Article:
All (romantic) poetry and music is in this need: I like you, je t aime, ich liebe dich! However if by some wonder the jubilatory response should be offered, what might it be? What is the taste of fulfillment?

Art by Harry Clarke from an unusual 1933 edition of Poes Tales of Mystery and Imagination. In an allusion to the Ship of Theseus– the dazzling ancient Greek idea experiment exploring what makes you you– he intimates that the only thing which makes love is its self-renewal in the consciousness of the fan despite the self-exhausting loops of its declaration:

, though I repeat and rehearse it day by day through the course of time, will in some way recover, each time I utter it, a brand-new state. Like the Argonaut renewing his ship during his trip without altering its name, the topic in love will perform a long task through the course of one and the very same exclamation, slowly dialecticizing the initial demand though without ever dimming the incandescence of its preliminary address, considering that the very task of love and of language is to give to one and the very same phrase inflections which will be forever new.

Unweaving a Heart to Weave a Rainbow. Enhance with Robert Browning– one of those unusual romantic poets who increased above Barthess indictment– on stating I love you just when you indicate it and Rainer Maria Rilke– one of those rare post-romantic poets who declined to deal with romance as a deal of benefits– on what it actually implies to suggest it, then revisit theorist Martha Nussbaums Proust-fomented litmus test for how you truly understand you love someone.

In this respect, walking is a lot like love– for one human being to enjoy another is to continually find brand-new layers of oneself while continually finding new layers of the other, and in them brand-new footholds of love.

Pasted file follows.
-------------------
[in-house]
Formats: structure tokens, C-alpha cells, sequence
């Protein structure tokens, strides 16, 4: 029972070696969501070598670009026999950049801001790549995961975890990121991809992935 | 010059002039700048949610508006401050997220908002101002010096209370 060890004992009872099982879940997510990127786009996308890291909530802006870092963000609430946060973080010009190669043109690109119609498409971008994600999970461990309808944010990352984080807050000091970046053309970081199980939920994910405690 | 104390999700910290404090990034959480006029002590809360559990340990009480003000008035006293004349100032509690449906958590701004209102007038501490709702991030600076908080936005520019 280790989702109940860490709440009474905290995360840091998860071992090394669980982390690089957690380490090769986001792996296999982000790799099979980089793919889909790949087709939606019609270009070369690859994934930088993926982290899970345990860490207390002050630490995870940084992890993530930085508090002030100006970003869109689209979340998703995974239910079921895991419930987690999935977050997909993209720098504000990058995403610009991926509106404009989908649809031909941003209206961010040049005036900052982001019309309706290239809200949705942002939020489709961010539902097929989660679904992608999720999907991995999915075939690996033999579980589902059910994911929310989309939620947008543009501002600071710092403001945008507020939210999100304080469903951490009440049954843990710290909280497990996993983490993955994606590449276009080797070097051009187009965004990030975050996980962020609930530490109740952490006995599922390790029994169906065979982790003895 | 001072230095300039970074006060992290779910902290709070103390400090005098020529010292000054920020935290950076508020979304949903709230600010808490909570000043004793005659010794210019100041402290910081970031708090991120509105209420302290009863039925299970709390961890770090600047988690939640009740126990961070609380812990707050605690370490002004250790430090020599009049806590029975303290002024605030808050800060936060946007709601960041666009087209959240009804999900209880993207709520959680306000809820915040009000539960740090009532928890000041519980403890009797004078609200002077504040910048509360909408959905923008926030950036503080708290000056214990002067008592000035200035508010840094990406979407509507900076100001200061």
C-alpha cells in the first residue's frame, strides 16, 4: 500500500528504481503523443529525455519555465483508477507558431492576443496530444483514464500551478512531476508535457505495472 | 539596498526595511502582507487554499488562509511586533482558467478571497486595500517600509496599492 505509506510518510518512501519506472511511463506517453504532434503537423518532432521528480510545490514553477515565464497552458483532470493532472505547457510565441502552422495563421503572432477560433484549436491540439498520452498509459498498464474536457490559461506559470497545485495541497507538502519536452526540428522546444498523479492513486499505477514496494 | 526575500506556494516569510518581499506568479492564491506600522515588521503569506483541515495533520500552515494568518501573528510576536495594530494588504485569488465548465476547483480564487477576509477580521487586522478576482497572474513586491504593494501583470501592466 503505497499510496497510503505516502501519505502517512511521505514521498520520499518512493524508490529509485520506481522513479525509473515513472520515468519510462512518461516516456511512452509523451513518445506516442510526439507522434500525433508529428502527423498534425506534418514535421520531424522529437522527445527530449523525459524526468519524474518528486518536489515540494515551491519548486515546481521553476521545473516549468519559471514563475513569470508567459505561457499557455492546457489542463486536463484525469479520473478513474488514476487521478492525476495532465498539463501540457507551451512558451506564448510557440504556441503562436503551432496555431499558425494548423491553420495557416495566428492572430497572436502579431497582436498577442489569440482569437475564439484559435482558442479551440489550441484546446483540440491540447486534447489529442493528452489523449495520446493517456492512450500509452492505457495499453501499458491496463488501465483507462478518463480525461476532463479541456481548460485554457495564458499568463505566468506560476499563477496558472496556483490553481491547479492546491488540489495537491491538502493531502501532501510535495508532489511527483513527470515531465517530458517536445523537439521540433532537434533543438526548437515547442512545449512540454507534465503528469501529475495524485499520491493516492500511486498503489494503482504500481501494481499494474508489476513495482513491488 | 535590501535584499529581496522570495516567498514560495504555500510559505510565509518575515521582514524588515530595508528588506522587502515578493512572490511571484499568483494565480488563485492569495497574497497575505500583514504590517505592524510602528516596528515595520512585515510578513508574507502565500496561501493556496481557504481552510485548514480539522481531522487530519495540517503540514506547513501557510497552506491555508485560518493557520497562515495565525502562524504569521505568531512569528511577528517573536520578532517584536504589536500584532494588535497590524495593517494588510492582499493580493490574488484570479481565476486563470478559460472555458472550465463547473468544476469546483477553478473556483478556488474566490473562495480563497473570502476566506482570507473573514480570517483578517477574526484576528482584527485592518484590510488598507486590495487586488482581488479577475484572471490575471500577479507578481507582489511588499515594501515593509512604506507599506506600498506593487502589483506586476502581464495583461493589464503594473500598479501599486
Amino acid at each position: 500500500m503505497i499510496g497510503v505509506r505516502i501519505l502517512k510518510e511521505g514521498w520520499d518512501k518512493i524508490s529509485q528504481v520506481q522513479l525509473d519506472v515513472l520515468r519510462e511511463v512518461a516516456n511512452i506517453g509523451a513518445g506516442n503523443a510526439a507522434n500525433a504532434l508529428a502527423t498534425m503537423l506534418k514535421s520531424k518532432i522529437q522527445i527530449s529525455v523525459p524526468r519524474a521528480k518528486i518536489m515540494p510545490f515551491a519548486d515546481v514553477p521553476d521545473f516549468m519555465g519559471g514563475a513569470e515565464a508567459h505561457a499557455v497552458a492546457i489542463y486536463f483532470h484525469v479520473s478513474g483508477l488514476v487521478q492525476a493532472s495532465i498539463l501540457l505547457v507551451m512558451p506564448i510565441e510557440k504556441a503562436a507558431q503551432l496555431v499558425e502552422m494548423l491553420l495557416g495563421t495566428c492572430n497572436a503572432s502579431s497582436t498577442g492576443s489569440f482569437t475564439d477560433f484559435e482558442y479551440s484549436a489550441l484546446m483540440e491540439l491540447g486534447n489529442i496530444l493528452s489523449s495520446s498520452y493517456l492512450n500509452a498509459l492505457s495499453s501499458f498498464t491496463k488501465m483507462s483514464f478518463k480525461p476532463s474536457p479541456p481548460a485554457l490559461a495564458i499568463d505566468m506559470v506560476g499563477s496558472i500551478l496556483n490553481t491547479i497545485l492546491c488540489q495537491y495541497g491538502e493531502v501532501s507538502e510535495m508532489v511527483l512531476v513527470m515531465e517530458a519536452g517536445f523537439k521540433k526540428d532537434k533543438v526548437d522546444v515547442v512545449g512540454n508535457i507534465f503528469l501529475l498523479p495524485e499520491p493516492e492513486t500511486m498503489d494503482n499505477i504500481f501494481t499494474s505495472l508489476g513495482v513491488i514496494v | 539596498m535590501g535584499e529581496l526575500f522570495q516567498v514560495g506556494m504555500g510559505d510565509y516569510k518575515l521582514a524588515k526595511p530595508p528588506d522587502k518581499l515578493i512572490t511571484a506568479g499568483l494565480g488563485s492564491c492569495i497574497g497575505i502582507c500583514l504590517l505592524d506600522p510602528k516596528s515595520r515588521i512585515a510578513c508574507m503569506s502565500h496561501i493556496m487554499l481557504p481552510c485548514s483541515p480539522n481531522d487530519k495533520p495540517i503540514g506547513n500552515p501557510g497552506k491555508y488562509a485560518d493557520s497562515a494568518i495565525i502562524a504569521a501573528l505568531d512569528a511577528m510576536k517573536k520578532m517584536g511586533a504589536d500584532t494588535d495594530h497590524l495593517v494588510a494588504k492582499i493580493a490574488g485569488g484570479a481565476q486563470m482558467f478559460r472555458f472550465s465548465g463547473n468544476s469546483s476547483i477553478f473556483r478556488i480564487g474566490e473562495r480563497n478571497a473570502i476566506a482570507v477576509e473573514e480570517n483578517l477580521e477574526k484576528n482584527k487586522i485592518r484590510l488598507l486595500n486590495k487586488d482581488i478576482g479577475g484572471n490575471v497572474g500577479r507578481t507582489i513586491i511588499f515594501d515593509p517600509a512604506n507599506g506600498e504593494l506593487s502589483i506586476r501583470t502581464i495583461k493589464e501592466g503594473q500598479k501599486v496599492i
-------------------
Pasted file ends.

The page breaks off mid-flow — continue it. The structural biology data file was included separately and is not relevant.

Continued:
All (romantic) poetry and music is in this need: I love you, je t aime, ich liebe dich! In an allusion to the Ship of Theseus– the brilliant ancient Greek idea experiment exploring what makes you you– he intimates that the only thing which makes love is its self-renewal in the consciousness of the fan regardless of the self-exhausting loops of its statement:

Like the Argonaut restoring his ship throughout his trip without changing its name, the topic in love will carry out a long task through the course of one and the very same exclamation, gradually dialecticizing the initial need though without ever dimming the incandescence of its preliminary address, thinking about that the extremely task of love and of language is to provide to one and the exact same phrase inflections which will be permanently new.

Complement with Robert Browning– one of those uncommon romantic poets who increased above Barthess indictment– on stating I enjoy you only when you suggest it and Rainer Maria Rilke– one of those unusual post-romantic poets who declined to treat love as a transaction of conveniences– on what it truly indicates to mean it, then revisit philosopher Martha Nussbaums Proust-fomented litmus test for how you actually know you like somebody.